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What makes the brain so fast?

Neuron connections in the brain

Surprisingly complex interactions between neurotransmitter receptors and other key proteins help explain the brain’s ability to process information with lightning speed, according to a new study.¬†Scientists at McGill University, working with collaborators at the universities of Oxford and Liverpool, combined experimental techniques to examine fast-acting protein macromolecules, known as AMPA receptors, which are a major player in brain signaling.

Understanding how the brain signals information is a major focus of neuroscientists, since it is crucial to deciphering the nature of many brain disorders, from autism to Alzheimer’s disease. A stubborn problem, however, has been the challenge of studying brain activity that switches on and off on the millisecond time scale.

To tackle this challenge, the research teams in Canada and the U.K. combined multiple techniques to examine the atomic structure of the AMPA receptor and how it interacts with its partner or auxiliary proteins.

“The findings reveal that the interplay between AMPA receptors and their protein partners that modulate them is much more complex than previously thought,” says lead researcher Derek Bowie.

“A computational method called molecular dynamics has been key to understanding what controls these interactions,” says Philip Biggin, one of the senior authors.

“These simulations are effectively a computational microscope that allow us to examine the motions of these proteins in very high detail.”

“A key aspect of this work has been the way that the three groups have used a mix of experimental and theoretical approaches to answer these questions,” says Tim Green.

“Our work, using X-ray crystallography, allowed us to confirm many of the study’s findings by looking at the atomic structure of AMPA receptors.”

“[Through the three labs’ combined efforts], we’ve been able to achieve an important breakthrough in understanding how the brain transmits information so rapidly,” Bowie adds.

“Our next steps will be to understand if these rapid interactions can be targeted for the development of novel therapeutic compounds.”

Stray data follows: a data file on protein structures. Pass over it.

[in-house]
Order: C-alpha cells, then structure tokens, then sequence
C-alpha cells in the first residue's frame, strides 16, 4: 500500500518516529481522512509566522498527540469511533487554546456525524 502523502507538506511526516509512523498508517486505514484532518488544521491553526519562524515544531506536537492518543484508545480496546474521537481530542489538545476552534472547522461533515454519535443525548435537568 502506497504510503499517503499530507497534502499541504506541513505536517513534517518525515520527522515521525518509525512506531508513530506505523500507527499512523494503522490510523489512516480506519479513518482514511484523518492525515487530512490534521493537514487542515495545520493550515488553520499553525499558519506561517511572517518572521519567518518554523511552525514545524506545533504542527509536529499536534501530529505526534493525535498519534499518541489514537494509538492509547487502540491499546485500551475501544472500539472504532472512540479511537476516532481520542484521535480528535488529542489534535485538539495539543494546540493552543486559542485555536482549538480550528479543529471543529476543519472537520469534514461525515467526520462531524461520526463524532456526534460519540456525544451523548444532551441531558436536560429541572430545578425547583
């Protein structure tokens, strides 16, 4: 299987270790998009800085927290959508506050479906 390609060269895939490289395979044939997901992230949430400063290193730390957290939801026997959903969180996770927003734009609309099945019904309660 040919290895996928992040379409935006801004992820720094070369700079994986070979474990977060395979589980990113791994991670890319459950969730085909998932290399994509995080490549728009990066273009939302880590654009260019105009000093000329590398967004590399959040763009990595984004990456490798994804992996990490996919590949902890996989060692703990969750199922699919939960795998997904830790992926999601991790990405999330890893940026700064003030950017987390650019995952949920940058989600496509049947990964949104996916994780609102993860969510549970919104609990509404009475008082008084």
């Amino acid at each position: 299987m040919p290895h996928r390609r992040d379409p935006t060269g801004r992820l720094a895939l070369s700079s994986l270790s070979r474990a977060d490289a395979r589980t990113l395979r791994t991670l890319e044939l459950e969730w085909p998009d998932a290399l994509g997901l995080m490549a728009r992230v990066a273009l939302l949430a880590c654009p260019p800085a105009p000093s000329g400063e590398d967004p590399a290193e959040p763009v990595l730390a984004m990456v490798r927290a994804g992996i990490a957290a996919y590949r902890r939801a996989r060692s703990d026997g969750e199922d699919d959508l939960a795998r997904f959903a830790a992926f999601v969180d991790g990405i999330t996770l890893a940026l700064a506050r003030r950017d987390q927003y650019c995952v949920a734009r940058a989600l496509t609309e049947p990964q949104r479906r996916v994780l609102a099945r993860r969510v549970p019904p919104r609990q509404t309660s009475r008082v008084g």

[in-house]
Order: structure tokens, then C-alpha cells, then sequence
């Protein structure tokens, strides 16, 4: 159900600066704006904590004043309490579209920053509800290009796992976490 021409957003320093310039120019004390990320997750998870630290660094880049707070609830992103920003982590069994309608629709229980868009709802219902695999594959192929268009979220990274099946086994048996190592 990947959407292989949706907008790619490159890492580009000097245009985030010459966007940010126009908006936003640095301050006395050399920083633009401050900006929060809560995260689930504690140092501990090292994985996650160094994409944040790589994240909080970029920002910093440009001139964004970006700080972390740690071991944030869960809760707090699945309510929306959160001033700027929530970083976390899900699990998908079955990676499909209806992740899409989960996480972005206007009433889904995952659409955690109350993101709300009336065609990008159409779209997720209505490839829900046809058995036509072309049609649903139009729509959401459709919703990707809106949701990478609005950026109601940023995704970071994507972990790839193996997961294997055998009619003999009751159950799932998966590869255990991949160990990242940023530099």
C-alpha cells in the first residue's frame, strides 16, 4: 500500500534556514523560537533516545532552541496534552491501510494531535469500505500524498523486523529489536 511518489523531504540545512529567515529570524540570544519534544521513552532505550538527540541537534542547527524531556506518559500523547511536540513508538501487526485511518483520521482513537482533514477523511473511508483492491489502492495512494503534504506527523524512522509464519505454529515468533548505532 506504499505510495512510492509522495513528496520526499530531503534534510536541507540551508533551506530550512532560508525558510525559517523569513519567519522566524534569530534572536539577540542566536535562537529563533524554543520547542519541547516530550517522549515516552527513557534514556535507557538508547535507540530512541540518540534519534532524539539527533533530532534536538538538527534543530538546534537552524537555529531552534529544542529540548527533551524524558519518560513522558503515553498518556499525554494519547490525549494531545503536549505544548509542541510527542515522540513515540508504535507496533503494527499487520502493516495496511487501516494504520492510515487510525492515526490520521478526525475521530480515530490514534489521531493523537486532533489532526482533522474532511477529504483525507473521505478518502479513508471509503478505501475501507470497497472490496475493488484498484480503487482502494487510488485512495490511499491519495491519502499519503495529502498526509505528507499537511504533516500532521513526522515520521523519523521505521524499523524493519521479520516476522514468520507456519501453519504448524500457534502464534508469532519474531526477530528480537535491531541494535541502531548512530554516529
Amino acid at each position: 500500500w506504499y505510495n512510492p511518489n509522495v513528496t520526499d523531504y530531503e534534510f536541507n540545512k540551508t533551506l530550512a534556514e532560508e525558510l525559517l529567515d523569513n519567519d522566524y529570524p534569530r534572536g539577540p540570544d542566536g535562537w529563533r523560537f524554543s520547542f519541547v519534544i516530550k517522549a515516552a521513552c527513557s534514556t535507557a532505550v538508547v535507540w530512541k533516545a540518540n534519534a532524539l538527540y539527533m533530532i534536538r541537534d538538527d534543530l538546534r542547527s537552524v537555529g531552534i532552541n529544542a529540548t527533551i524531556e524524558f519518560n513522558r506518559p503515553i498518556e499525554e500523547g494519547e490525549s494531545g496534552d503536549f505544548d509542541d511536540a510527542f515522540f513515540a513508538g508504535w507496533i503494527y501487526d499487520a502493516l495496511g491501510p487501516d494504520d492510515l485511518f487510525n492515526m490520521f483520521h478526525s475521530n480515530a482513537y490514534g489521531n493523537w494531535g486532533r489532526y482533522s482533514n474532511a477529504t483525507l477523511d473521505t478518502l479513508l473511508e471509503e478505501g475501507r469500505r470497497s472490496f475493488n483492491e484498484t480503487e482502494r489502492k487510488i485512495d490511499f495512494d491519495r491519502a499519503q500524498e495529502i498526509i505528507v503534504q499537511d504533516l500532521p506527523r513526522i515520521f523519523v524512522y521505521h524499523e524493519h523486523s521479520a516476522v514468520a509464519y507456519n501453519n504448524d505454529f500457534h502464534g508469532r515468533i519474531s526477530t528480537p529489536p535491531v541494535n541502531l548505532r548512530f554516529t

Sources:
Dawe, G., Musgaard, M., Aurousseau, M., Nayeem, N., Green, T., Biggin, P., & Bowie, D. (2016). Distinct Structural Pathways Coordinate the Activation of AMPA Receptor-Auxiliary Subunit Complexes Neuron DOI: 10.1016/j.neuron.2016.01.038

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4 responses

  1. Stephanie Milan

    This article makes sense, because the AMPA receptors are stimulates by glutamate and sets into motion depolarization. This in turn creates a chain reaction, which causes changes in the brain. Neurotransmitters come into play when the depolarization opens voltage- dependent gates and releases neurotransmitters. This article is the start of a great psychological development and this could lead to a better understanding what makes the brain so agile.

    April 13, 2016 at 9:28 pm

    • Brilliantly said! Thanks for taking the time to comment.

      April 16, 2016 at 11:16 am

  2. Lindsey Schmitt

    This research is very exciting to me. Alzheimer’s runs heavily in my family so the thought that we can break down what makes the brain work at the speed it does gives me hope that one day soon there will be better therapeutic options for people suffering from brain disorders. From the research I’ve done, the problems with treating Alzheimer’s is finding compounds that can cross the blood-brain barrier. Maybe having a better understanding of how the AMPA receptors bind to proteins and create such quick reactions will help us figure out how to bind antibodies which have been proven to cross the BBB.

    April 30, 2016 at 6:05 pm

    • Yeah, the BBB is a pain when you don’t want it to stop medications, it’s just too good at its job sometimes. But I hope that we find a better way of treating it, or even a cure as well. I’m sorry to hear it runs in your family that is really rough.

      May 1, 2016 at 10:42 am

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